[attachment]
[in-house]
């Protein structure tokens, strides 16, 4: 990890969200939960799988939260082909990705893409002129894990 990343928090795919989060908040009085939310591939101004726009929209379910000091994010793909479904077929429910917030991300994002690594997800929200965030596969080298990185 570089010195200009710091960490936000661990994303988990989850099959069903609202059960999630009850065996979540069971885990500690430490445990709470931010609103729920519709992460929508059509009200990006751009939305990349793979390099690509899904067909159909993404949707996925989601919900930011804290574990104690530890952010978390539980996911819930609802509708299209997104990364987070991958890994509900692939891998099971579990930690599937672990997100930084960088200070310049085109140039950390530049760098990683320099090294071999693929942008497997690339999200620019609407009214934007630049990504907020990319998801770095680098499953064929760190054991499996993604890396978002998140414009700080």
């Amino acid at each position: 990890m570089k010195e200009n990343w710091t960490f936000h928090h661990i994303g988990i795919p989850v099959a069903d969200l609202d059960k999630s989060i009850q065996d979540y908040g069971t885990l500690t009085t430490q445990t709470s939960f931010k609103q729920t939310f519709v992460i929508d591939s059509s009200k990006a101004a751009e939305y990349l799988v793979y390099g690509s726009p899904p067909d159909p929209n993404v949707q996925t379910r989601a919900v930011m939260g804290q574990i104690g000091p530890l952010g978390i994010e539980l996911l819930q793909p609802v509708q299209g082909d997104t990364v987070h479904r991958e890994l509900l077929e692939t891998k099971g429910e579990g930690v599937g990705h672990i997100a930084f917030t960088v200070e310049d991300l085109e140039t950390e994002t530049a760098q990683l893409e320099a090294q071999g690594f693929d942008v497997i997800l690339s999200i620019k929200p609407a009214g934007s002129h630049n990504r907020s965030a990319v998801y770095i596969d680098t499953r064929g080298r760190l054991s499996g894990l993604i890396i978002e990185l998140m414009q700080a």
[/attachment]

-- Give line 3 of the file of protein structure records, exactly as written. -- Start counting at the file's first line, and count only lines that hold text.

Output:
């Amino acid at each position: 990890m570089k010195e200009n990343w710091t960490f936000h928090h661990i994303g988990i795919p989850v099959a069903d969200l609202d059960k999630s989060i009850q065996d979540y908040g069971t885990l500690t009085t430490q445990t709470s939960f931010k609103q729920t939310f519709v992460i929508d591939s059509s009200k990006a101004a751009e939305y990349l799988v793979y390099g690509s726009p899904p067909d159909p929209n993404v949707q996925t379910r989601a919900v930011m939260g804290q574990i104690g000091p530890l952010g978390i994010e539980l996911l819930q793909p609802v509708q299209g082909d997104t990364v987070h479904r991958e890994l509900l077929e692939t891998k099971g429910e579990g930690v599937g990705h672990i997100a930084f917030t960088v200070e310049d991300l085109e140039t950390e994002t530049a760098q990683l893409e320099a090294q071999g690594f693929d942008v497997i997800l690339s999200i620019k929200p609407a009214g934007s002129h630049n990504r907020s965030a990319v998801y770095i596969d680098t499953r064929g080298r760190l054991s499996g894990l993604i890396i978002e990185l998140m414009q700080a």